the real successor to Until Dawn? Our first impressions

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Seven years after the release of Until Dawn, its worthy heir is still waiting. Supermassive Games has more or less tried to renew the experience with The Dark Pictures anthology which takes up the basics of the gameplay, but the concept and the atmosphere are different. In the absence of Until Dawn 2, players will be able to turn next June 10 to its spiritual successor: The Quarry.

A game that incorporates all the codes that made Until Dawn so successful, but is that enough for the sauce to take? We were able to approach The Quarry for over an hour. We explain to you why it is very promising.

Welcome to Hackett’s Quarry

Summer is coming to an end at Hackett’s Quarry summer camp. No children, no adults, the camp’s nine animators have this little piece of paradise lost on the edge of the forests of upstate New York just for them. A last night of summer that could have changed everything, allowed to form new relationships or even concretize others. Except that this final party could be their last. It quickly turns into a night of horror as a terrifying menace lurks nearby.

From the outset, The Quarry evokes the classics of horrific teen movies and the best slashers of the 80s to 90s. Friday the 13th, Scream, The Cabin in the Woods, the influences are directly felt. This little appetizer of The Quarry reminded us of everything that made Until Dawn so special, so pleasant and so fresh at the time: it openly takes up all the codes. A gang of teenagers played by a cast of rising American stars, complex and almost clichéd relationships at the same time, stereotypical characters who promise to be funny and endearing, and this teen movie atmosphere mixed with horror gimmicks that make it all the salt. Gameplay level, Supermassive also takes the same grub and brings it up to date a little.

Until Dawn 2.0?

It will always be about choices and dilemmas that will seal the destiny of the animators and define their relationships There is however a nuance, since the crucial choices will be indicated by the mention “chosen path”. We should also be able to consult those already borrowed via the main menu of the game. The latter also lists the clues found during the exploration phases. The opportunity to learn more about the history of the Hacketts and the region, as well as all the twisted mysteries that revolve around them. It will also be necessary to collect evidence, the usefulness of which will become known in the final version of the game. We will also find in the menus a map indicating where each character is at a given moment (to give more context), but also the maps of tarot which are the great replacements of the totems of Until Dawn.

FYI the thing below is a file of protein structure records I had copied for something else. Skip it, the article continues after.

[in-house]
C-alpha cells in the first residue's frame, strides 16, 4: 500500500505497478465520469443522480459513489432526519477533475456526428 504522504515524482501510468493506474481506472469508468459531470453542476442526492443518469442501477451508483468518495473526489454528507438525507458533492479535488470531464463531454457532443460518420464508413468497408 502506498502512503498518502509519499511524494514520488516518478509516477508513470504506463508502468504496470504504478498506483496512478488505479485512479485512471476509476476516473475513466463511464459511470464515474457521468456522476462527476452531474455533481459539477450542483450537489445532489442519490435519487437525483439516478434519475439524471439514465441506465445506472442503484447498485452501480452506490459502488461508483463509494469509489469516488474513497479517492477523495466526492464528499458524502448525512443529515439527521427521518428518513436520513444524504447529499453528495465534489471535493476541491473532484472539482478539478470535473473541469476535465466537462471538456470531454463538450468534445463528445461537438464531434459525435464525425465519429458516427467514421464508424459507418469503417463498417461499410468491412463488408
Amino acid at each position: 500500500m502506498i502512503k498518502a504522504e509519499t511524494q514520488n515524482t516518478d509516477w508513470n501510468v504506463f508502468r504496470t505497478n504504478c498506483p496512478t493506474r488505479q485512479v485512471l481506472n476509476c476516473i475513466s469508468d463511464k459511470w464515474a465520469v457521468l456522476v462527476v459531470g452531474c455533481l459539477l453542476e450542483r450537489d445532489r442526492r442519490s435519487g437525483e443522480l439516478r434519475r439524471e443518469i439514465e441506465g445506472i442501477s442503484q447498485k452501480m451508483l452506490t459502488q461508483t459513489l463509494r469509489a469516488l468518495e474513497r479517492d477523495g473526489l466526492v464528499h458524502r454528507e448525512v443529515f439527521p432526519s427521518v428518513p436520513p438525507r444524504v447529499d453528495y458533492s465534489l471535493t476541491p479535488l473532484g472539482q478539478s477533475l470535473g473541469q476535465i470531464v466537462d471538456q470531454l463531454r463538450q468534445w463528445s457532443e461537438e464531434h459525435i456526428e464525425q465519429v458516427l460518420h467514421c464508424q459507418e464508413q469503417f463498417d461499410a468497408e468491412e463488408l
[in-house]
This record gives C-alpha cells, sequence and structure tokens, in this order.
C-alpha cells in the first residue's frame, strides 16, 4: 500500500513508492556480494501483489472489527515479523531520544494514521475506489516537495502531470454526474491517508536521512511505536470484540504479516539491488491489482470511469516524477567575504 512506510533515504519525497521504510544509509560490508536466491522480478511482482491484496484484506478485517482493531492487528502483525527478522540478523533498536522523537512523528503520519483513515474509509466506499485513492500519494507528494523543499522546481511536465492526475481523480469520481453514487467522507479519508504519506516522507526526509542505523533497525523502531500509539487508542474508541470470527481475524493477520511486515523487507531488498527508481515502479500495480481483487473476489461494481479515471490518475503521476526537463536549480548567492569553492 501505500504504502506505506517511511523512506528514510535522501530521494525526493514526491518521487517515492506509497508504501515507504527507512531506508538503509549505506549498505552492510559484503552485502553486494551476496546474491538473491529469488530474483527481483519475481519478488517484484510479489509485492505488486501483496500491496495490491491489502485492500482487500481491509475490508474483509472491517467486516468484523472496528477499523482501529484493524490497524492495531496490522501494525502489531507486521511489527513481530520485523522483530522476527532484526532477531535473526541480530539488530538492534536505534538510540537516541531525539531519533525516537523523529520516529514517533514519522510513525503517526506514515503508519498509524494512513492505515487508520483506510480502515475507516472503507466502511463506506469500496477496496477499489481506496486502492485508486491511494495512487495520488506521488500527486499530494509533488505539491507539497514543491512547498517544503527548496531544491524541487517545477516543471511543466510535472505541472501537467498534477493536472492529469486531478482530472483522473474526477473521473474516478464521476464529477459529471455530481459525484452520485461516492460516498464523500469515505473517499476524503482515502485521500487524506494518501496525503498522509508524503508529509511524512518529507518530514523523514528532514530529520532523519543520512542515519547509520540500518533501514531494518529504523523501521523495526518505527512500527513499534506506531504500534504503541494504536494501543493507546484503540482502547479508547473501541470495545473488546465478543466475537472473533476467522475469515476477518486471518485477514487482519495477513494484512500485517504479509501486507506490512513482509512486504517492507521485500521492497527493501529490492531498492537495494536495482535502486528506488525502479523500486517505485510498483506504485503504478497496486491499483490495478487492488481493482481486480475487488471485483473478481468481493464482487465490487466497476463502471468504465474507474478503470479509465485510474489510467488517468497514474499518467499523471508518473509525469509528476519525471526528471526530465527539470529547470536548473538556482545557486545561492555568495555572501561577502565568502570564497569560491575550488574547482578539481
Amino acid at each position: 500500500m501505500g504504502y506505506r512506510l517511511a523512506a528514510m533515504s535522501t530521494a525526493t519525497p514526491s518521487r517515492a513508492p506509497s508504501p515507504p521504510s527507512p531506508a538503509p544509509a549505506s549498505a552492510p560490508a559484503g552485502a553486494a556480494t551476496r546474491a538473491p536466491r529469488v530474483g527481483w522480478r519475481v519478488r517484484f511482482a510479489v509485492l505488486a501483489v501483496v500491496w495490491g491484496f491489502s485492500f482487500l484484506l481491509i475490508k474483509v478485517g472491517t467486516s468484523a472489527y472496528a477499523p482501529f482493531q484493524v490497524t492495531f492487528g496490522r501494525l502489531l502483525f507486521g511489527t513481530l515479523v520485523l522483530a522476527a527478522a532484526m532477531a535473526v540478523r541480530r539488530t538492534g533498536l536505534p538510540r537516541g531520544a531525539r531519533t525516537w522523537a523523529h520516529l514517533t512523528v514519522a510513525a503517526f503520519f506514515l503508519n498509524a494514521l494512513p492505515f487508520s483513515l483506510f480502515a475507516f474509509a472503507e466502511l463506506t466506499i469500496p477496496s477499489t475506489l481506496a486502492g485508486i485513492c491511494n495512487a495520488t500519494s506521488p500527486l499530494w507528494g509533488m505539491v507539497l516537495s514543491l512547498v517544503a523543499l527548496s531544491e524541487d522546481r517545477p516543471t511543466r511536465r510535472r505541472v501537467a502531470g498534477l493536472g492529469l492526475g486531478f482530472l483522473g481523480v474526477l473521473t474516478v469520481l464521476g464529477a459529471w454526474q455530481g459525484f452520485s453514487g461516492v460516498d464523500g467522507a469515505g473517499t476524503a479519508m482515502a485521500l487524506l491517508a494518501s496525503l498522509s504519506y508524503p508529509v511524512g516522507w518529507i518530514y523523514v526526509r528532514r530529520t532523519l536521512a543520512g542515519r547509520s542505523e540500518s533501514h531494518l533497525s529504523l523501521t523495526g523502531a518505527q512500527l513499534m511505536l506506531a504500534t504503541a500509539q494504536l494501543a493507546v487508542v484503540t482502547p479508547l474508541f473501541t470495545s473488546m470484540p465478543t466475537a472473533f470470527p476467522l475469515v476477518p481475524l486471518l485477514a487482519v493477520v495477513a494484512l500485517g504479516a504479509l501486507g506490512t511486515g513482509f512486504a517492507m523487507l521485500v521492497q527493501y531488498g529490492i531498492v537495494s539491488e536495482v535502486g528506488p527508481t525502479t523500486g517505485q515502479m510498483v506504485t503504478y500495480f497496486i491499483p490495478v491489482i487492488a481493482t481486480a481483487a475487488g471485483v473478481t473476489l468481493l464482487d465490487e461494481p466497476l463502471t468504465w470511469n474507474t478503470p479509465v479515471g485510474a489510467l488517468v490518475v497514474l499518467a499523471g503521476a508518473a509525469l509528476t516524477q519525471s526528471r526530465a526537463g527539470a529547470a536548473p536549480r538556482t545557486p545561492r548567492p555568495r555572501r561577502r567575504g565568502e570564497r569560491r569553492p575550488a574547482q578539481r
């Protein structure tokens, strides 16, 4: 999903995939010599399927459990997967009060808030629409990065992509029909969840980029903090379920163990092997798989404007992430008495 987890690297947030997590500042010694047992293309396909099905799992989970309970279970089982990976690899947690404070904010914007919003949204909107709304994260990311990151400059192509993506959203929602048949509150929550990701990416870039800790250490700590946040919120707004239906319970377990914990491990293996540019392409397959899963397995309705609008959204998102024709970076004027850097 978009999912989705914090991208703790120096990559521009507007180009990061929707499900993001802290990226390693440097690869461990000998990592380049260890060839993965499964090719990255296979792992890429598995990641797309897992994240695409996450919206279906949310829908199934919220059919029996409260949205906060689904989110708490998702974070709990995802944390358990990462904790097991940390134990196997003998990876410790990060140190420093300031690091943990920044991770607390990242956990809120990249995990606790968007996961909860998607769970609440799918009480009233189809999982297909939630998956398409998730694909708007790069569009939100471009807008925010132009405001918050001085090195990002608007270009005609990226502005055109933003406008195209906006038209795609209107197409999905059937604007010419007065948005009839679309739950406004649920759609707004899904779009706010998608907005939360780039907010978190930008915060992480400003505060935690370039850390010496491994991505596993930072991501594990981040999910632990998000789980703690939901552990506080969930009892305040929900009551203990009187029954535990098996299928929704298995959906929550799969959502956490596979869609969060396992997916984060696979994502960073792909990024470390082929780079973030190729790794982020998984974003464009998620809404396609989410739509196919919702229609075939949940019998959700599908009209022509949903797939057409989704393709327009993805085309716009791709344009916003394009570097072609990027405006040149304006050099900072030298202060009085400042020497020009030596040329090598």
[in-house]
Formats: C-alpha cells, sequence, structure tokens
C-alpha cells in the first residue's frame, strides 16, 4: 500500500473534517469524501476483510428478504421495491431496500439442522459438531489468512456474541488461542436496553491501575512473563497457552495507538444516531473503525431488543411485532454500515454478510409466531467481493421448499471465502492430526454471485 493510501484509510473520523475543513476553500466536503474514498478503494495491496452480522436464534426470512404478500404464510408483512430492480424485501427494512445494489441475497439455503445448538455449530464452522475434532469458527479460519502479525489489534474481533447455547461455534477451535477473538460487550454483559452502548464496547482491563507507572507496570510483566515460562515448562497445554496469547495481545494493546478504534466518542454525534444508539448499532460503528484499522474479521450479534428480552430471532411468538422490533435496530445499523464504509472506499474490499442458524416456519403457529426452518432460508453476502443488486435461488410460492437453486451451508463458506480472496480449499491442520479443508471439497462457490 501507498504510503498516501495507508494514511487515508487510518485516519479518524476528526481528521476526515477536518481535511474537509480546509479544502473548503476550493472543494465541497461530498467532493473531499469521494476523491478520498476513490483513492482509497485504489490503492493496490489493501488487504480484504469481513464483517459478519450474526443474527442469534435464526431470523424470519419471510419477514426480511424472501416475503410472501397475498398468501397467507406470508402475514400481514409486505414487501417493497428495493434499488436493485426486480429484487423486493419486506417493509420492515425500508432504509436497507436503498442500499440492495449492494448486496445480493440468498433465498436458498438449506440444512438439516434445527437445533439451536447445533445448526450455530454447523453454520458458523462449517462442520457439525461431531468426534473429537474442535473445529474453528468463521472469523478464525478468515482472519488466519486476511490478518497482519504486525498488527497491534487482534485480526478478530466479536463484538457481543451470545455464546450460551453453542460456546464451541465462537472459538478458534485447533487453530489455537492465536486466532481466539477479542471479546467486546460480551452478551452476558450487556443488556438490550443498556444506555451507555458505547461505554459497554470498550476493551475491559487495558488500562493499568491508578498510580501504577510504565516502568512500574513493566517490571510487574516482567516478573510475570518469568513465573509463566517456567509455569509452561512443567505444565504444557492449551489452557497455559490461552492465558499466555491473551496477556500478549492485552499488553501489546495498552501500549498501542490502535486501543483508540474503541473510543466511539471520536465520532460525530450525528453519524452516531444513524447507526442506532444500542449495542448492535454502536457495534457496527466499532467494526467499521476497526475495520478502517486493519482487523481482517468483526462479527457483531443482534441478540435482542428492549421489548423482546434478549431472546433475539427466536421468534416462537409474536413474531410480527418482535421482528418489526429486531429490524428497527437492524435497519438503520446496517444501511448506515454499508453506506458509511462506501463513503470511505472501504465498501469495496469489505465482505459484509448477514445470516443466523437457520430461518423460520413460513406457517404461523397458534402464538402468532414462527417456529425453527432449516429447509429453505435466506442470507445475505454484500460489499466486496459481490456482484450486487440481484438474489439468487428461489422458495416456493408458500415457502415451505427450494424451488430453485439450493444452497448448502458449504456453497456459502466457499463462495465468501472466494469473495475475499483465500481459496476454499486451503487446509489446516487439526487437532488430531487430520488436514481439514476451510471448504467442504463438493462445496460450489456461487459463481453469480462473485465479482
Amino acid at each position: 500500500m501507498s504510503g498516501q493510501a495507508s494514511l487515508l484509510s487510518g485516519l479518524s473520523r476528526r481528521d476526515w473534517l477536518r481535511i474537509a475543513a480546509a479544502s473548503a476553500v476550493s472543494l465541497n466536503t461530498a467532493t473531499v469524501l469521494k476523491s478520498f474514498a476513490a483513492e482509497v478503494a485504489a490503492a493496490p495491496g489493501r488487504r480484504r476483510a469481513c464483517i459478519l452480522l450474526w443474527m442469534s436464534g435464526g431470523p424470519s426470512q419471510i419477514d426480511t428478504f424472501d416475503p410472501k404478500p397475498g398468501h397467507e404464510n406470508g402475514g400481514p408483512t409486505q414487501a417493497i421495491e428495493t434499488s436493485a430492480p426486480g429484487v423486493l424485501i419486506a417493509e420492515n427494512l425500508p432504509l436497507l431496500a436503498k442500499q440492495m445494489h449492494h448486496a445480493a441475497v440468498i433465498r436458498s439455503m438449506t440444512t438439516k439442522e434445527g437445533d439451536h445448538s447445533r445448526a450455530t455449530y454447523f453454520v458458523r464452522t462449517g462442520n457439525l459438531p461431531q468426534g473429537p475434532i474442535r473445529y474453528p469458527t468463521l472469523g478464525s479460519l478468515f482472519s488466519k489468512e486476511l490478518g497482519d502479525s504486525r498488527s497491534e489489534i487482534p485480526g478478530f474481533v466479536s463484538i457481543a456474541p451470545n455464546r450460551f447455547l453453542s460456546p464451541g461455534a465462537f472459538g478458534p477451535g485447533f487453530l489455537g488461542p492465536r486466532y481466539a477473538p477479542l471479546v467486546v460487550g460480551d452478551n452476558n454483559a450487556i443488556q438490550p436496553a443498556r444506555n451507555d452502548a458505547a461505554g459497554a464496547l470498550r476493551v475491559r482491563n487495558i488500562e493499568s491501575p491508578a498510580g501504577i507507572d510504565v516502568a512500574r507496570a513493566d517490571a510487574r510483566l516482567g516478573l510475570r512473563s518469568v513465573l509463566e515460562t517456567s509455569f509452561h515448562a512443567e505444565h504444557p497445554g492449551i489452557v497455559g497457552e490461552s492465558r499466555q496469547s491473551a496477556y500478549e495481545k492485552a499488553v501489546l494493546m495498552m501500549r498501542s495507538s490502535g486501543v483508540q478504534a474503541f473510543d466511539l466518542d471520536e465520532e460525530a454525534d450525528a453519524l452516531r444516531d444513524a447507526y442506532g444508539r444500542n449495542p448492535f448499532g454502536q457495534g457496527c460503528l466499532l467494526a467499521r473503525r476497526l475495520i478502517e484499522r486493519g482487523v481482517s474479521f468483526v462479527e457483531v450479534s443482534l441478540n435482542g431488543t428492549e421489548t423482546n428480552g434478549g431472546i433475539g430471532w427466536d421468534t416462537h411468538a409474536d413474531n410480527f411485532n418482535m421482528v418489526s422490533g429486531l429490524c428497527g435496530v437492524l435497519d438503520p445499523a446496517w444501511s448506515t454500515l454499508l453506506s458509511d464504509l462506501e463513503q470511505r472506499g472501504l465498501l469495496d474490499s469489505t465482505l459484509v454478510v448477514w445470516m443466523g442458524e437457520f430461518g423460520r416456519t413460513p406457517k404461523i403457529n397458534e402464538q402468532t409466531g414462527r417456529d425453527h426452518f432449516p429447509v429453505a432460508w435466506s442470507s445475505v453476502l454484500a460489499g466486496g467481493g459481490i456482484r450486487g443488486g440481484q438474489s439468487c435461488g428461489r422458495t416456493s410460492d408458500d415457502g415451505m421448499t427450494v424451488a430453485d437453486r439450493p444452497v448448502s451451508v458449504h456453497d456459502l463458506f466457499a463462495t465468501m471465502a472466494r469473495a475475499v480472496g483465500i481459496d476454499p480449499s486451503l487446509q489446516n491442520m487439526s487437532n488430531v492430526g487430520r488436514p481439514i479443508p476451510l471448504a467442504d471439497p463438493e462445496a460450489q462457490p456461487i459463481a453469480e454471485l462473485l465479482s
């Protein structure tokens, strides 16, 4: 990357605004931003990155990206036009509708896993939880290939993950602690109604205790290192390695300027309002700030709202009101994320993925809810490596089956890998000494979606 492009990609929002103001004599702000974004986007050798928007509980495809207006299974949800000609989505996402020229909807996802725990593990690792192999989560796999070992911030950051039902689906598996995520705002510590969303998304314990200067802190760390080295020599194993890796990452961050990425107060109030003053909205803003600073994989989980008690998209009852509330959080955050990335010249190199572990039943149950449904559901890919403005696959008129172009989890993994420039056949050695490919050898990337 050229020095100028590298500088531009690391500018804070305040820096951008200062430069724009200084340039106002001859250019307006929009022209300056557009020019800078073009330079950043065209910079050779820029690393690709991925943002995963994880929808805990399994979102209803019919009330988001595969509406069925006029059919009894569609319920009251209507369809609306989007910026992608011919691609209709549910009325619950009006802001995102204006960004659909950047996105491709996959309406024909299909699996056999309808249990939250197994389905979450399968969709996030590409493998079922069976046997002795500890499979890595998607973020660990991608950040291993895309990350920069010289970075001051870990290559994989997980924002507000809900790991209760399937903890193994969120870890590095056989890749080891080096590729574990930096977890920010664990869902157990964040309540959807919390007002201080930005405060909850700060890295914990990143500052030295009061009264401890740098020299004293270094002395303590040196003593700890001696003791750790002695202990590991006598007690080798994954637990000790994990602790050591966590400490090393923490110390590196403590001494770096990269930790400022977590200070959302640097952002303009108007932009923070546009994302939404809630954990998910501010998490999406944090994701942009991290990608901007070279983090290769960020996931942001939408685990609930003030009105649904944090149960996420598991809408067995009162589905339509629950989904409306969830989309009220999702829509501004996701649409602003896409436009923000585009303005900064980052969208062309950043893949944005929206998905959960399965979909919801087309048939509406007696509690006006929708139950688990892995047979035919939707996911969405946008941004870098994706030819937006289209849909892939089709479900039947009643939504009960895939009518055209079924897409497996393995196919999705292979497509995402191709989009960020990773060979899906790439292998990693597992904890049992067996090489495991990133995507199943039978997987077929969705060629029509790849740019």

Unlike Until Dawn, there is no automatic vision as soon as the object is found. A clue is given via a super cryptic sentence that must be interpreted as well as possible. Without the demo really telling us how, we know that it will be possible to bring them to the creepy and enigmatic Eliza, a character who will offer a reading of these tarot cards giving rise to a mini-vision illustrating the prophecy. For the rest of the mechanics, we will be on familiar ground with QTEs (for the moment very soft in the sequences played) which come to give a little more interactivity, or even sequences where you have to hold your breath via a gauge to manage .

The Quarry

An even more cinematic experience

In the radius of novelties, we will find the interruptions. This is a mechanic that allows you to cut off a conversation, or that can prevent certain events from happening, but that will not be without consequences. The good surprise is that shooting phases seem to be in the game, with the possibility of aiming and shooting freely during given sequences. Do not expect Call of Duty or Uncharted, the reticle is replaced here by the light of the flashlight attached to the rifle. It’s still rather basic, but in a game that is primarily aimed at a casual audience, it should do the trick.

The good news is that we didn’t feel like The Quarry was just a clone of Until Dawn. It really gives off a special vibe with its lighting effects, its summer camp, its selection of music in very good taste (from what we could hear) and its artistic direction pleasantly mixing shimmering decorations, with gloomy places that make gives me shivers. And if the demo does not allow us to move forward on the choices, the narration or the gameplay, we announce the color directly: The Quarry will be more cinematic than Until Dawn.

The game has already rewarded us with pretty sequence shots cleverly using the chiaroscuro technique, a great classic among slashers, or close-ups that are almost claustrophobic. Everything is carried by an improved technique, with a high level of detail, as well as quality visuals and animations. That said, a few hiccups remain to be noted here and there, especially at the level of the lip sync or the modeling of the face of one of the characters, uneven according to the sequences.

We are waiting for it… impatiently

It is often difficult to form an opinion with such short sequences, but The Quarry immediately announces the color. He will be the spiritual successor of Until Dawn. By taking and improving on a tried and true teen horror formula and vibe, the game is sure to pocket an already won-over audience. It’s nonetheless set to be Supermassive’s most cinematic title to date. We can’t wait to rest our hands on it on June 10 to see if our first impressions are confirmed.

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